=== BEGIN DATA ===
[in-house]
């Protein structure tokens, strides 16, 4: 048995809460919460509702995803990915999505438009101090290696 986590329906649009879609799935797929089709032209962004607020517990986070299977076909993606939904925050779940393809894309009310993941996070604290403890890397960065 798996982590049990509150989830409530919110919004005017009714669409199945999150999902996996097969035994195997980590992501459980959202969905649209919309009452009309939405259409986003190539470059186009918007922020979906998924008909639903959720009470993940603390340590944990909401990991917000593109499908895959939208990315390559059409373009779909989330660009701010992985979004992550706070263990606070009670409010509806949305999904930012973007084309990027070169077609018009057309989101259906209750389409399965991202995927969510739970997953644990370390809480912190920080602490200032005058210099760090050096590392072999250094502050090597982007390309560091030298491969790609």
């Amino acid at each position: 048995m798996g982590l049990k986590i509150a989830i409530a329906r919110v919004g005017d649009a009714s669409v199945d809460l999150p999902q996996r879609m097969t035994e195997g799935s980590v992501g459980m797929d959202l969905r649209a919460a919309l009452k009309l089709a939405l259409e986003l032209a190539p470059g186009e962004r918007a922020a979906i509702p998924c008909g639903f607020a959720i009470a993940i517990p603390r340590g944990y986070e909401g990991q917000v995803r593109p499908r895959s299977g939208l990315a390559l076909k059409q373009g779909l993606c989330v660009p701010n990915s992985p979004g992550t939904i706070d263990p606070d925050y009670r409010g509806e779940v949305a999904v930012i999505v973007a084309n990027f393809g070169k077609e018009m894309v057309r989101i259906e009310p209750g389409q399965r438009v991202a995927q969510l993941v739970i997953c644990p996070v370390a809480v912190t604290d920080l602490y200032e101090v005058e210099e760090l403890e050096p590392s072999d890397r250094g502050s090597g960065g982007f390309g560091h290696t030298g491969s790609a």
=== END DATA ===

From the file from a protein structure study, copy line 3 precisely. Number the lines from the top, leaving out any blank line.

């Amino acid at each position: 048995m798996g982590l049990k986590i509150a989830i409530a329906r919110v919004g005017d649009a009714s669409v199945d809460l999150p999902q996996r879609m097969t035994e195997g799935s980590v992501g459980m797929d959202l969905r649209a919460a919309l009452k009309l089709a939405l259409e986003l032209a190539p470059g186009e962004r918007a922020a979906i509702p998924c008909g639903f607020a959720i009470a993940i517990p603390r340590g944990y986070e909401g990991q917000v995803r593109p499908r895959s299977g939208l990315a390559l076909k059409q373009g779909l993606c989330v660009p701010n990915s992985p979004g992550t939904i706070d263990p606070d925050y009670r409010g509806e779940v949305a999904v930012i999505v973007a084309n990027f393809g070169k077609e018009m894309v057309r989101i259906e009310p209750g389409q399965r438009v991202a995927q969510l993941v739970i997953c644990p996070v370390a809480v912190t604290d920080l602490y200032e101090v005058e210099e760090l403890e050096p590392s072999d890397r250094g502050s090597g960065g982007f390309g560091h290696t030298g491969s790609a």